Malkin is entering the last year of his contract, as are Chris Kunitz, Brooks Orpik and Norris finalist Kris Letang. Any of them could be signed to extensions this summer, but it’s impossible that all will be.

And then there’s Marc-Andre Fleury, the goaltender for that 2009 Cup winner who was relegated to the bench for all but a few minutes after playing his way out of the starting gig in Round 1. This is the second year in a row he’s melted down in the postseason. It’s hard to imagine the 28-year-old being given a third chance.

He was part of a bright future not so long ago, but failed to live up to the opportunities he was presented.

You can say that about most of this team.

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  • Published On Jun 08, 2013
  • 16 comments
    johnc596
    johnc596

    Yes, but everyone's confident in Fleury in net and Shero's confident in the coach that's turned playoff disappointment into an art form.  What's the problem?

    MichaelWelling
    MichaelWelling

    Its hard to blame the refs when you get smoked 6-1 in your own house. If there is an officiating artistry as suggested, then intelligent coaches will adjust their game plans accordingly. I will admit I did not get to watch the entire series (although it was pretty short), but people have the right to complain about the refs when they lose a series based on a controversial call. (See Wings v. Blackhawks, Game 7) There was nothing remotely close to that in this series. This series was a two hit fight. Boston hit Pittsburgh. Pittsburgh hit the ground.

    worldwatcher
    worldwatcher

    Well now that this series is all said and done, I will have my say.  The  Bruins won and the Penguins lost for a variety of reasons, but one thing should be clear, Boston was the best team, by far.  Having said that, Pittsburgh coaching and management need to take a look at how the Penguins didn't exit their defensive zone.  After all this four years of Bylsma, his standard line of "get to our game"(for you non-Pittsburghers possess the puck in the offensive zone) ran its course and will cost him his job.  He never considered that fact that you have to have ways to get to the offensive zone before you can dominate there.  

    And just as DonGange2 says, the Bruins exploited and the Penguins fell victim to the retreat to the old days of clutching and grabbing offensive players without penalty.  This brings the level of skill to a minuscule difference between teams and certainly rewards teams for stacking up on size and defense over teams that have allot of skill and go out and get more.  Defense first (and sometimes defense only) is the mantra for all successful teams in the playoffs, something the Bruins were and the Penguins were not.  Everyone in Pittsburgh is blaming Crosby (all you haters out there will love it) for the Penguins failure.  "Crosby did nothing" and "where was Crosby."  Crosby was in the quicksand the Bruins created for him before the series consisting of Chara and Bergeron et al.  Coach Julien decided that someone other than Crosby would beat them so he was given an assignment anyone would have failed at.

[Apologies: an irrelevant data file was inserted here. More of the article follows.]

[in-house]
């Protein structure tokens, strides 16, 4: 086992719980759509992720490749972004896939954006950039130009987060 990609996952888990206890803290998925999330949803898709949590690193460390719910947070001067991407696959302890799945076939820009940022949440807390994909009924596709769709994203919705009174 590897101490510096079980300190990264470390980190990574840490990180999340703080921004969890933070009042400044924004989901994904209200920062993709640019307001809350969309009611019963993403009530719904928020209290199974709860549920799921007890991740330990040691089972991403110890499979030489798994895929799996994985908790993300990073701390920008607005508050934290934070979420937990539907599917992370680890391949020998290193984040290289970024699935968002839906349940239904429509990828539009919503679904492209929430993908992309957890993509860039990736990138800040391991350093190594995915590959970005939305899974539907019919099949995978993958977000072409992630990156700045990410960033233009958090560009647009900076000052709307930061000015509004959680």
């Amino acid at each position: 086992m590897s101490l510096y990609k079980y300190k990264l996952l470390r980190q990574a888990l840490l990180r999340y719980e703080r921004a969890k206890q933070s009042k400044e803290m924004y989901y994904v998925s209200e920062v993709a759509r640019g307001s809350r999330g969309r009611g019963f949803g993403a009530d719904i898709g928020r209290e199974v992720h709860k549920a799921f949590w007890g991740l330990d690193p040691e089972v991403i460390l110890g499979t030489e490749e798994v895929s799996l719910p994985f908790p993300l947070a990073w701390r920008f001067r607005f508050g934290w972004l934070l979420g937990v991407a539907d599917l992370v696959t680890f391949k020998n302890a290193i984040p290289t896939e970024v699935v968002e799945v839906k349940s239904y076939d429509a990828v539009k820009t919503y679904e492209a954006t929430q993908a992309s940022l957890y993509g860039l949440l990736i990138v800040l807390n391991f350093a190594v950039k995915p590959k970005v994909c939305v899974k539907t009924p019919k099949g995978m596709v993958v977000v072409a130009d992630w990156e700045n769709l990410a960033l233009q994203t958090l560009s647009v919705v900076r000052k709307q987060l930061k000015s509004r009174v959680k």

We are really in shock in Pittsburgh about this series.  Two goals in 4 games with that roster is outrageous, unthinkable.  I think many people connected with the Penguins must think about correcting that in the future or all this time with Crosby and Malkin will go to waste.  

    The NHL must take a look at this too, though.  The hockey is ugly this time of year.  Poor officiating accounts for allot of the few goals that are scored as well.  The art becomes realizing how the game will be called more that let's play and that is a shame.  Crosby and Malkin will be missed in the finals by many people.

    DonGange2
    DonGange2

    Penguins are a victim of the NHL's floating rules. The game is called one way all year and then in playoffs a new set of rules emerge. Winning in the NHL doesn't include skill and artistry because thuggery, hooks and holding are rewarded. Gary Bettman's NHL doesn't allow for it's stars to shine brightest, the old boys would rather the Shawn Thornton's be the stars. Sooooooooooooo boring

    doghockey
    doghockey

    Time to hear from the folks who, just a few days ago, were telling us that the Penguins are a more talented team than the Bruins. Four nil says they are not.

    WAR
    WAR